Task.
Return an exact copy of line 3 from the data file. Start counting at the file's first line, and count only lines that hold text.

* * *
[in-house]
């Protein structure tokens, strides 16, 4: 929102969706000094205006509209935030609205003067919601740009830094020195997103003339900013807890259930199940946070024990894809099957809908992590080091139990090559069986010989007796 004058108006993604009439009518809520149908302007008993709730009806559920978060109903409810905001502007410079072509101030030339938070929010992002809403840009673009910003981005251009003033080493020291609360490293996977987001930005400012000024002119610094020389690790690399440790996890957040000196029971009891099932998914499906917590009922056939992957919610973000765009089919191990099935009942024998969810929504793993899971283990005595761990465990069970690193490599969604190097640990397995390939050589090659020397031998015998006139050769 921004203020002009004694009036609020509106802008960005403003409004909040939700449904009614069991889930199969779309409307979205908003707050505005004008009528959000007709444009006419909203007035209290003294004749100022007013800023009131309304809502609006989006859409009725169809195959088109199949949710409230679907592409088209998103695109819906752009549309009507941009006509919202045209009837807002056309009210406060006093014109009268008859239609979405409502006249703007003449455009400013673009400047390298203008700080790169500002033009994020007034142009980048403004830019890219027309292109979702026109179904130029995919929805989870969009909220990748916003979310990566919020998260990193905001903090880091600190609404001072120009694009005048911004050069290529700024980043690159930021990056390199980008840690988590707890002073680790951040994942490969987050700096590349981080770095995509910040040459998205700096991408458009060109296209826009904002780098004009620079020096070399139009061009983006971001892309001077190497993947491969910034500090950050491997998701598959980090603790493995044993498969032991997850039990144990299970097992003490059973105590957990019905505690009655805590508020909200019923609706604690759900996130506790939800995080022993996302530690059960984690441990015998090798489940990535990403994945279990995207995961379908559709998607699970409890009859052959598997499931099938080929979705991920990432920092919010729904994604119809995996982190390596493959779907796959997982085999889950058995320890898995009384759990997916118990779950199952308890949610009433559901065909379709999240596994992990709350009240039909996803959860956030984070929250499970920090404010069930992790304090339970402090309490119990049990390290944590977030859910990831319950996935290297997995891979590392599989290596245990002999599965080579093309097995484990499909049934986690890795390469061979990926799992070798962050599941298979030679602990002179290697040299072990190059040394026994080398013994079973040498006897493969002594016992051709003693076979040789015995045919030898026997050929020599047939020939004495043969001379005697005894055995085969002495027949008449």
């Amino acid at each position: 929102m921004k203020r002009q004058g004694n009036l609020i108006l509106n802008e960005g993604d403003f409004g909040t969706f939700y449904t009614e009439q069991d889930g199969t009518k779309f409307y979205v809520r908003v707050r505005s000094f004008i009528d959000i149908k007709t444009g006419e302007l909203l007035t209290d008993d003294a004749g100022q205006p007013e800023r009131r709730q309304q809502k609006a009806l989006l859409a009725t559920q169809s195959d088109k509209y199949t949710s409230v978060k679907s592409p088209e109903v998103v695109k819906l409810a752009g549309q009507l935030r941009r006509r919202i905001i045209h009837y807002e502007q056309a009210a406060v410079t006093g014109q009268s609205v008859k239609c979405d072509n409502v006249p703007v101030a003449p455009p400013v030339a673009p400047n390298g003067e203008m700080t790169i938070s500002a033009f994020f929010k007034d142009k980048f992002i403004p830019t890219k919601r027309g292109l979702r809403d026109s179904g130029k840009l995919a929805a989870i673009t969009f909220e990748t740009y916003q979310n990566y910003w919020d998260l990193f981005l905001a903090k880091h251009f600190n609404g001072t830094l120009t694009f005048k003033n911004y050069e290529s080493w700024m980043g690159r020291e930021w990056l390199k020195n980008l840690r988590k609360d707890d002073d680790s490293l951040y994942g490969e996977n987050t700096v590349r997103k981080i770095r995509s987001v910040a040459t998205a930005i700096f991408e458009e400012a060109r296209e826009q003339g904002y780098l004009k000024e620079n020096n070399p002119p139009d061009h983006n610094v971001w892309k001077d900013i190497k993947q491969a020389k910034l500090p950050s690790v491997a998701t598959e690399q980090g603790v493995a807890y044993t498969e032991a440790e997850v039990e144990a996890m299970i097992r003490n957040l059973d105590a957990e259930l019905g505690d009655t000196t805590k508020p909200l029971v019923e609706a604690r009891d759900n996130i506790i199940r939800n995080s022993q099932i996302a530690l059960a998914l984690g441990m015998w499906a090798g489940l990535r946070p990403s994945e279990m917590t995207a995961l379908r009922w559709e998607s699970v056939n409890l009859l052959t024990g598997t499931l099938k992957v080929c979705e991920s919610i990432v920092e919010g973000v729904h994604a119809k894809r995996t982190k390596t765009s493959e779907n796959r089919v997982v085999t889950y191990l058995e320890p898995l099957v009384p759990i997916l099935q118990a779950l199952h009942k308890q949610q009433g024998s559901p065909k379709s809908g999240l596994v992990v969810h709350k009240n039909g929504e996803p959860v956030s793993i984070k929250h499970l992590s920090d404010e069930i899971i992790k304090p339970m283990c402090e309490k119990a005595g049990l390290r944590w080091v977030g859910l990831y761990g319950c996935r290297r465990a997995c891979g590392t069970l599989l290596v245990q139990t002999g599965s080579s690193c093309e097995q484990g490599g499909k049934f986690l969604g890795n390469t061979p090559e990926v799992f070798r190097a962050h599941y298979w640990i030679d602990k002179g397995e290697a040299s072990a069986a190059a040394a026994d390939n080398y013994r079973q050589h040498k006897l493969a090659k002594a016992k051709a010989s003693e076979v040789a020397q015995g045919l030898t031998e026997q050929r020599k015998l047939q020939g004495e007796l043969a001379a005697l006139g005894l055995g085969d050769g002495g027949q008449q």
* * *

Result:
């Amino acid at each position: 929102m921004k203020r002009q004058g004694n009036l609020i108006l509106n802008e960005g993604d403003f409004g909040t969706f939700y449904t009614e009439q069991d889930g199969t009518k779309f409307y979205v809520r908003v707050r505005s000094f004008i009528d959000i149908k007709t444009g006419e302007l909203l007035t209290d008993d003294a004749g100022q205006p007013e800023r009131r709730q309304q809502k609006a009806l989006l859409a009725t559920q169809s195959d088109k509209y199949t949710s409230v978060k679907s592409p088209e109903v998103v695109k819906l409810a752009g549309q009507l935030r941009r006509r919202i905001i045209h009837y807002e502007q056309a009210a406060v410079t006093g014109q009268s609205v008859k239609c979405d072509n409502v006249p703007v101030a003449p455009p400013v030339a673009p400047n390298g003067e203008m700080t790169i938070s500002a033009f994020f929010k007034d142009k980048f992002i403004p830019t890219k919601r027309g292109l979702r809403d026109s179904g130029k840009l995919a929805a989870i673009t969009f909220e990748t740009y916003q979310n990566y910003w919020d998260l990193f981005l905001a903090k880091h251009f600190n609404g001072t830094l120009t694009f005048k003033n911004y050069e290529s080493w700024m980043g690159r020291e930021w990056l390199k020195n980008l840690r988590k609360d707890d002073d680790s490293l951040y994942g490969e996977n987050t700096v590349r997103k981080i770095r995509s987001v910040a040459t998205a930005i700096f991408e458009e400012a060109r296209e826009q003339g904002y780098l004009k000024e620079n020096n070399p002119p139009d061009h983006n610094v971001w892309k001077d900013i190497k993947q491969a020389k910034l500090p950050s690790v491997a998701t598959e690399q980090g603790v493995a807890y044993t498969e032991a440790e997850v039990e144990a996890m299970i097992r003490n957040l059973d105590a957990e259930l019905g505690d009655t000196t805590k508020p909200l029971v019923e609706a604690r009891d759900n996130i506790i199940r939800n995080s022993q099932i996302a530690l059960a998914l984690g441990m015998w499906a090798g489940l990535r946070p990403s994945e279990m917590t995207a995961l379908r009922w559709e998607s699970v056939n409890l009859l052959t024990g598997t499931l099938k992957v080929c979705e991920s919610i990432v920092e919010g973000v729904h994604a119809k894809r995996t982190k390596t765009s493959e779907n796959r089919v997982v085999t889950y191990l058995e320890p898995l099957v009384p759990i997916l099935q118990a779950l199952h009942k308890q949610q009433g024998s559901p065909k379709s809908g999240l596994v992990v969810h709350k009240n039909g929504e996803p959860v956030s793993i984070k929250h499970l992590s920090d404010e069930i899971i992790k304090p339970m283990c402090e309490k119990a005595g049990l390290r944590w080091v977030g859910l990831y761990g319950c996935r290297r465990a997995c891979g590392t069970l599989l290596v245990q139990t002999g599965s080579s690193c093309e097995q484990g490599g499909k049934f986690l969604g890795n390469t061979p090559e990926v799992f070798r190097a962050h599941y298979w640990i030679d602990k002179g397995e290697a040299s072990a069986a190059a040394a026994d390939n080398y013994r079973q050589h040498k006897l493969a090659k002594a016992k051709a010989s003693e076979v040789a020397q015995g045919l030898t031998e026997q050929r020599k015998l047939q020939g004495e007796l043969a001379a005697l006139g005894l055995g085969d050769g002495g027949q008449q």